Rahul Sharma (Editor)

Bundjalung Nation Timeline

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Bundjalung Nation Timeline

The Bundjalung people are a large Aboriginal nation, a federation of a number of groups of clans which occupy the land from Grafton on the Clarence river of northern New South Wales north to the town of Ipswich and the Beaudesert, in southern Queensland, and down around the other side of the Great Dividing Range and back to Grafton. In the north, Bundjalung Nation shares a border with Yuggera Nation and Barrunggam Nation; to the east the Tasman Sea (Pacific Ocean); to the south Gumbaynggirr (also known as Kumbainggar) Nation; and to the west it borders Ngarabal Nation.


In pre-colonial times, Bundjalung Nation encompassed some of the richest hunting and fishing grounds anywhere on the Australian continent. According to the oral traditions of the Bundjalung People, these areas were first settled by the Three Brothers and their descendants.

The names of the 15 tribal groups comprising the Bundjalung Nation are Arakwal, Banbai, Birbai, Galiabal, Gidabal, Gumbainggeri, Jigara, Jugambal, Jugumbir, Jungai, Minjungbal, Ngacu, Ngamba, Nyangbal and Widjabal.

The 2007 Githabul Federal Court Native Title Determination which was lodged by Trevor Close a commercial lawyer now living in Perth cut the Bundjalung Nation apart can be viewed here.

To the best of knowledge the Bundjalung Nation Aboriginal people from the East Coast of Australia, the Far North Coast of New South Wales and South East Queensland area, are the only ones whose dream time stories talk about arriving in Australia from elsewhere. They came from the land "at the centre of the world" when a massive catastrophe destroyed it.

Bundjalung Nation Aboriginal people have lived on and visited Goanna Headland for at least 12,000 years. The Aboriginal tribes were not united anytime before the 18th century, with more than 20 main groups, known collectively as the 'Bundjalung Nation'. Certain deities and religious practices were specific to certain localities.

Goanna Headland is also significant as the site where the ancestors of the Bundjalung people arrived by sea and populated the surrounding country. This event is related through the legend of "The Three Brothers (Bundjalung Nation) ".

European discovery

On 15 May 1770, the coast in the vicinity of Evans Head was first mapped and described by Lieutenant James Cook (also known as Captain Cook FRS RN) on the HMS Endeavour (also known as His Majesty's Bark the Endeavour or HMS Bark Endeavour, a Royal Navy of the United Kingdom research vessel commanded by Lieutenant James Cook on his first voyage of discovery, to Australia and New Zealand from 1769 to 1771). Cook spent only one day in the area and did not land on the mainland but the next day on 16 May, Cook named Cape Byron and Mount Warning (or Wollumbin), after seeing the mountain from the sea while sailing past.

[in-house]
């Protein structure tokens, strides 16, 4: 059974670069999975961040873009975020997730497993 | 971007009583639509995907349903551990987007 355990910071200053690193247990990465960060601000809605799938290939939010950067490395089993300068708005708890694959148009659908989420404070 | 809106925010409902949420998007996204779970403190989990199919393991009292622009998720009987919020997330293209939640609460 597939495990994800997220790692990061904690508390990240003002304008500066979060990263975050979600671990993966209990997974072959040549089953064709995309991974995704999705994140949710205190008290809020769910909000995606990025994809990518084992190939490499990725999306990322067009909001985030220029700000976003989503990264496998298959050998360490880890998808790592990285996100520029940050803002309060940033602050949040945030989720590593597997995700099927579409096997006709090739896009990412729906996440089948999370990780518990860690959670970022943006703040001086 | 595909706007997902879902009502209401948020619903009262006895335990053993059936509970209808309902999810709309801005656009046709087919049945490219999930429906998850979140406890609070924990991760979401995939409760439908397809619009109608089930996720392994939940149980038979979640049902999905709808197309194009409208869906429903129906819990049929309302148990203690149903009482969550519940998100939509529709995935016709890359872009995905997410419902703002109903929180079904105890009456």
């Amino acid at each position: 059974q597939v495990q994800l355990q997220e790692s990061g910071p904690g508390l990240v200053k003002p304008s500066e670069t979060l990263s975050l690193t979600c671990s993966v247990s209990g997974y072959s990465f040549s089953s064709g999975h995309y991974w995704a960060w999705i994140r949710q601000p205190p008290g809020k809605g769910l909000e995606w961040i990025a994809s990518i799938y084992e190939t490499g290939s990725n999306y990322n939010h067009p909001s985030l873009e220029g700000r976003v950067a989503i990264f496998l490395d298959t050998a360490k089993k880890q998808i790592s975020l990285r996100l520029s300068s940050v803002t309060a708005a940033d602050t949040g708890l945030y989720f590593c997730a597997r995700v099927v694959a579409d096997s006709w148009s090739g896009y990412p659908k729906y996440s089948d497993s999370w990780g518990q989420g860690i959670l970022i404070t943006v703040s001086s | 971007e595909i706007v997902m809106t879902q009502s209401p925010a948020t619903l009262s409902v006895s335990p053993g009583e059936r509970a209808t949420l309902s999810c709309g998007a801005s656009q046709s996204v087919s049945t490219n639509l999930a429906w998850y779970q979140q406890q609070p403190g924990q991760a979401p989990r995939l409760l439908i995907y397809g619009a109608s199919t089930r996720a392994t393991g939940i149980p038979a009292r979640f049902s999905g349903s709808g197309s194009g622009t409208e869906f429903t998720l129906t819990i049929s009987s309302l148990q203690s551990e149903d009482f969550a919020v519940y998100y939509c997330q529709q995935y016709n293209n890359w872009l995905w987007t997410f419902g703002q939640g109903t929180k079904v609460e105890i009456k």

Lieutenant James Cook failed to notice the entrance to the Richmond River on 15 May 1770, but noted the presence of about 20 Bundjalung Nation Aboriginal people on what is now Seven Mile Beach, just to the south of Broken Head. Sir Joseph Banks also noted these people and remarked that they completely ignored the presence of the HMS Endeavour. This would seem to indicate that the HMS Endeavour was not the first ship that they had seen (Richmond River Historical Society {RRHS}, 1997).

On 20 August 1828 Captain Henry John Rous on the frigate HMS Rainbow dropped anchor at Byron Bay. His mission was to discover a navigable river and safe anchorage site. On 26 August 1828 Captain Henry John Rous on the frigate HMS Rainbow discovers the entrance to the Richmond River (the longest navigable river on the coast of NSW) and explores 32 kilometers up the river with two lieutenants in a Pinnace, as far as Tuckean Swamp. Captain Henry John Rous subsequently named the river Richmond after his brother's best friend, Charles Gordon-Lennox, 5th Duke of Richmond.

European invasion

The beginning of white invasion into the Richmond River area was the result of early explorations into the region by red cedar cutters and farmers, who arrived in approximately 1842, after hearing stories from 'stray natives' of the great Wudgie-Wudgie (Red Cedar) in the Richmond river area to the north of the Clarence river. Red cedar getters, as obsessed by 'red gold' as those who later suffered 'gold fever', brooked no interference in their quest for the magnificent old trees.

To legally cut red cedar, cutters were required to obtain a cedar cutter's license from Grafton (& later Casino), issued by Commissioner Oliver Fry for the North Creek and Emigrant Creek scrubs in 1851, for 6 pounds. The license did not provide ownership to land, but did allow the cedar-getter to build a hut and cut cedar on unsettled land. Word rapidly spread about the wonderful red cedar timber which made small fortunes for the men of the Richmond River.


Bundjalung Nation Timeline Wikipedia

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